In recent years, cash has received more attacks than throughout its entire history. More and more countries are going ‘cashless’, big banknotes are being scrapped off in the names of ‘security’, ‘counter-fraud’ and ‘anti-terror war’… But if you look at the figures, the problems remain, they are just going electronic.
In January 2016, even the game Monopoly, abandoned its banknotes in a new ‘contactless version’ (1) symbol of an entire society slowly abandoning its cash money without fully understanding the consequences.
In May, the Euro (€) 500 note was abolished to fight ‘terrorism, money laundering and fraud’ according to the New York Times (2). The paper reported that the €500 note was used to move money across boarders and by terrorists, drug cartels and many more criminals. The drumbeat for the ban, NYT said, came after the terrorist attacks that hit Paris in November and Belgium in March.
The problem is that no link was established between the use of cash and criminal activities. Among the weapons and explosives used in the Paris attacks, none seem to have been bought using cash. The €500 was essentially used for hoarding (around 75% of these notes in circulation rarely showed up to the banks according to the European Central Bank) and therefore, if hoarding Euros is now much more complicated, online fraud seems to be doing very well.
In the recent Panama papers scandal most of transactions were made from a bank account to another directly through wire transfer to the point that cash wasn’t accepted in some of the “tax havens’ banks” (3)
Most of the fraud today seems to be online based. Sweden is foreseen to be one of the first completely cashless countries in the next decade. The Swedes have already diminished greatly the use of cash. Many stores, museums and even banks aren’t accepting cash any longer. Yet in 2014, the number of electronic-fraud cases soared to 140 000 which was unprecedented in the small Scandinavian kingdom. It’s more than double the number of what fraud was a decade earlier, Sweden’s Justice Ministry reported.
“It might be trendy”, Bjorn Eriksson, an ex-director of the Swedish police force and the former president of Interpol, told the New York Times (4) “but there are all sorts of risks when a society starts to go cashless”. Eriksson is now trying to change the government’s mind about making Sweden become the first cash-free nation, and more and more Swedes are raising their voices against the change.
As cash is being scrapped off to fight criminality, many are now realizing how electronic transactions leave behind a trackable trail which raises privacy issues. “Sweden has always been at the forefront of technology, so it’s easy to embrace this,” Jacob de Geer, a founder of iZettle, the maker of a mobile-powered card reader, told the New York Times. “But Big Brother can watch exactly what you’re doing if you purchase things only electronically. You don’t have to be a criminal to want your privacy to be respected and what you do with your money should be kept a secret if you want it to be… but in a cashless society, that isn’t possible” said Eriksson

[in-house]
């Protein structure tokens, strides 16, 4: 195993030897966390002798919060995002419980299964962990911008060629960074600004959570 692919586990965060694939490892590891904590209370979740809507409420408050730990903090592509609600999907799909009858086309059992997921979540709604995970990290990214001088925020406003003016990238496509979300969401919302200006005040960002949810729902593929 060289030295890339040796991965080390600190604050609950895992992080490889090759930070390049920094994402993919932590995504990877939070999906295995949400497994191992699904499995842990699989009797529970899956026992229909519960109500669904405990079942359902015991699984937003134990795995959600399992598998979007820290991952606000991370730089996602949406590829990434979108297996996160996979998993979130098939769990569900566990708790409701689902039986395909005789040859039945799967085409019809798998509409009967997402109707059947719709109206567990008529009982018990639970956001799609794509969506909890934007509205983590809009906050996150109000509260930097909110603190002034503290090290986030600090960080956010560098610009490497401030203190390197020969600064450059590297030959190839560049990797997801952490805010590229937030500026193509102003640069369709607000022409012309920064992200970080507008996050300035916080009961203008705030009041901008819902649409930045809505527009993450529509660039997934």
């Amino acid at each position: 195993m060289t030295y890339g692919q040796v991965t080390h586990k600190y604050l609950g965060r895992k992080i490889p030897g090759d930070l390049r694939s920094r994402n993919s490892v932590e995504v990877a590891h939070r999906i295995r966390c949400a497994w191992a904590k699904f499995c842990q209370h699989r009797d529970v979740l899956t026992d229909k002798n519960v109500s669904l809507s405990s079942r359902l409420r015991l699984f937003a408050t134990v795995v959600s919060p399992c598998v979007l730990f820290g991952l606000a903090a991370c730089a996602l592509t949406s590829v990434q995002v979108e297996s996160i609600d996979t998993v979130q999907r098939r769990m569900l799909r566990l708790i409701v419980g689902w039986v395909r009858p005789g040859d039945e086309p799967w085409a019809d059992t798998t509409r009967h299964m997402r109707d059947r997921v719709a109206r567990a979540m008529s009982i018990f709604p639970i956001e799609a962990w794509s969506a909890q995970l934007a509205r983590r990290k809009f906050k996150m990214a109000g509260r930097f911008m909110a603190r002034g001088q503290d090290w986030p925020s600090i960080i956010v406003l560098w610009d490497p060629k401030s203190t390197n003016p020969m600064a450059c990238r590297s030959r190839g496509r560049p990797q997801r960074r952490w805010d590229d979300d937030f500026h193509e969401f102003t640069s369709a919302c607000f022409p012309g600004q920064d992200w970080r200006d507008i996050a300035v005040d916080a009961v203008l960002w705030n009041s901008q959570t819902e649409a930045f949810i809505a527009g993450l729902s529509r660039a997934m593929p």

Meanwhile, cybercrime and online fraud are in the rise. In England and Wales alone, data showed that in 2015, over 3.8 Million adults were victims of some form of online fraud according to figures in the Crime Survey for England and Wales.
In addition, the data showed an estimated 2.5 million incidents categorized under the Computer Misuse Act, where the victim’s computer or other internet-enabled device was infected by a virus or where a victim’s email or social media account had been hacked.
“Today’s crime figures for the first time show that fraud and cybercrime are the most prevalent crimes committed against victims in England and Wales” said Adrian Leppard, commissioner of the City of London Police. “Fraud and cybercrime affect every community in the country and do not discriminate by social status or geographical location”.
Thanks to the new cashless societies, where it is more and more difficult to use cash every day, even the most quiet countrysides where robberies were inexistent are now being touched by online crimes just like the big cities.
If we look at the “overall non-internet crime”, we see that the tendency is the same in most countries. We are reaching the lowest levels of incidents and theft offenses since the 80s (regardless of the efforts of the governments to go cashless or not).
Each year the use of cash is becoming safer and the use of electronic and online payments a little more dangerous for the users. Yet more and more countries are going cashless and nothing seems to be able to stop them, even the disapprobation of their citizens. The next years should be crucial to determine if cash becomes forbidden and therefore something from the past or if, finally, it remains a durable payment option.
- Monopoly abandons the cash economy and goes contactless, Payment Eye, February 17th 2016
- Europe says goodbye to €500 bill, Pymnts, May 5th 2016
- The Panama papers: what is a tax haven?, John Divine, Money US news, April 19th 2016
- Sweden shifts toward a cashless economy despite rising risks of electronic fraud, Morgan Winsor, International Business Times, December 16th 2015